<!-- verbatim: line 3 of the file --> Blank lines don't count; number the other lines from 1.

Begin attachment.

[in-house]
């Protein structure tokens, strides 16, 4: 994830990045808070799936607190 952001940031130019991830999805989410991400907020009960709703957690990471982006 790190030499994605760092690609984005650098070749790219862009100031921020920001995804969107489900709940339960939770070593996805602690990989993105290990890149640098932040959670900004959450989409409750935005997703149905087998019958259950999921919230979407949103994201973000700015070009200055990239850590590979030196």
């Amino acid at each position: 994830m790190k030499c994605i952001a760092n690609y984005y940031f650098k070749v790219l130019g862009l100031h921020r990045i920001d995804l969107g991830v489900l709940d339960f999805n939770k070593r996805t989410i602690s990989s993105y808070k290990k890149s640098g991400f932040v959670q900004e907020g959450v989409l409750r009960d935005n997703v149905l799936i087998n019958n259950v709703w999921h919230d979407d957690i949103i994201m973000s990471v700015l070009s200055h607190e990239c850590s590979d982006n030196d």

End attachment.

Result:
């Amino acid at each position: 994830m790190k030499c994605i952001a760092n690609y984005y940031f650098k070749v790219l130019g862009l100031h921020r990045i920001d995804l969107g991830v489900l709940d339960f999805n939770k070593r996805t989410i602690s990989s993105y808070k290990k890149s640098g991400f932040v959670q900004e907020g959450v989409l409750r009960d935005n997703v149905l799936i087998n019958n259950v709703w999921h919230d979407d957690i949103i994201m973000s990471v700015l070009s200055h607190e990239c850590s590979d982006n030196d």